reported similar 2-year survivals for patients with both positive and negative surgical margins after autotransplantation to treat cardiac sarcoma. Although our patient had positive surgical margins, he has responded very well to chemotherapy, and as of 8 months after the operation, has not required radiation.
Echocardiography and cardiac MRI enable physicians to roughly estimate the size of the tumor,
but it is challenging to fully understand the extent of the tumor until the heart is explanted. In our case, there was some discrepancy between the size interpreted from imaging and the size of the resected mass, which could be due to the difficulty to truly appreciate both the extent of the tumor and the necessary margins for resection with 2-dimensional MRI. When dealing with LA and LV tumors, the team should plan for a possible radical reconstruction, which may include MV replacement and possible coronary artery bypass graft. In conclusion, autotransplantation can allow for safe tumor resection for large, left-sided tumors.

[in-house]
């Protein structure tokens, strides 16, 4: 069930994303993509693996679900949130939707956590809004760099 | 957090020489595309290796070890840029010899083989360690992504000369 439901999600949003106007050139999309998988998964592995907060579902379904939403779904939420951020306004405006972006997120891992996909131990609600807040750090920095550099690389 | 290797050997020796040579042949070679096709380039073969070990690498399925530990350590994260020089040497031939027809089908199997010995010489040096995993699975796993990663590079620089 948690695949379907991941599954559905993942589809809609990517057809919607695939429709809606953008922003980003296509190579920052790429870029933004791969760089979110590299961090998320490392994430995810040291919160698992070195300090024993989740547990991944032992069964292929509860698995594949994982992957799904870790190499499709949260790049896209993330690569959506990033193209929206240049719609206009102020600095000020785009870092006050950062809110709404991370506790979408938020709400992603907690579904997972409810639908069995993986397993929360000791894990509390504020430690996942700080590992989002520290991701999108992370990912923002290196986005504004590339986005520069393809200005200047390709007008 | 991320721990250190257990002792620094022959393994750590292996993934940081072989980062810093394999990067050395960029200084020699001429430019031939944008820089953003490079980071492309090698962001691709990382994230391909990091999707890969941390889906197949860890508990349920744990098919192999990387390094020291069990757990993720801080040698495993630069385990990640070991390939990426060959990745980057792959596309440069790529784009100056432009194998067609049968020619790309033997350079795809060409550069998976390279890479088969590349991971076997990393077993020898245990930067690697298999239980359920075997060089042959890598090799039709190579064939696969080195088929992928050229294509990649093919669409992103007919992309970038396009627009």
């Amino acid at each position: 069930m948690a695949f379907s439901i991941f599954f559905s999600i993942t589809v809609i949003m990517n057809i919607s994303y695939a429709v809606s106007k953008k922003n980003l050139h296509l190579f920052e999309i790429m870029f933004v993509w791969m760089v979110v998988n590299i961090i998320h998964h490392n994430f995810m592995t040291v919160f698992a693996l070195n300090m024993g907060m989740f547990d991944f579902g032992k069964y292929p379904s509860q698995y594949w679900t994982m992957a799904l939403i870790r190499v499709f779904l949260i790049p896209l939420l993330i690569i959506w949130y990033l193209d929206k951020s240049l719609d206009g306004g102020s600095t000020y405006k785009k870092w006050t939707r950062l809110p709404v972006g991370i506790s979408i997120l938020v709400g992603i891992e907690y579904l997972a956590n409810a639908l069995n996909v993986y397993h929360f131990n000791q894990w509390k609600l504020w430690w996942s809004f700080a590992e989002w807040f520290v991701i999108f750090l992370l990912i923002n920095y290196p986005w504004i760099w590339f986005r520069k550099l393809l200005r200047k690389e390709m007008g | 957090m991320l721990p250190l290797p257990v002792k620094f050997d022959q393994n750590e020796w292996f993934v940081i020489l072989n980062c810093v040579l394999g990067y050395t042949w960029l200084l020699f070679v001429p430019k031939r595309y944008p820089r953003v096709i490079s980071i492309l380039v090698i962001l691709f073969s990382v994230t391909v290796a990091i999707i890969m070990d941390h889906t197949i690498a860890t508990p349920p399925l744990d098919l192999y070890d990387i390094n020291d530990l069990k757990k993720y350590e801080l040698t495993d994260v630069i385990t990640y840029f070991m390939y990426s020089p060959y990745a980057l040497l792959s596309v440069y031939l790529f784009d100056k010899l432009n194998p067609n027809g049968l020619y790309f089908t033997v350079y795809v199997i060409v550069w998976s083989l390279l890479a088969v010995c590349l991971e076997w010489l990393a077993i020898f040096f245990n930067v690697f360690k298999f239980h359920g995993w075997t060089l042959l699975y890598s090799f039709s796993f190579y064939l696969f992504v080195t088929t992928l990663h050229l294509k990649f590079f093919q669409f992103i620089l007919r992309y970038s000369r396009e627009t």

The authors thank Paul Schiffmacher for creating the Central Figure.
Disclosures: The authors reported no conflicts of interest.
The Journal policy requires editors and reviewers to disclose conflicts of interest and to decline handling or reviewing manuscripts for which they may have a conflict of interest. The editors and reviewers of this article have no conflicts of interest.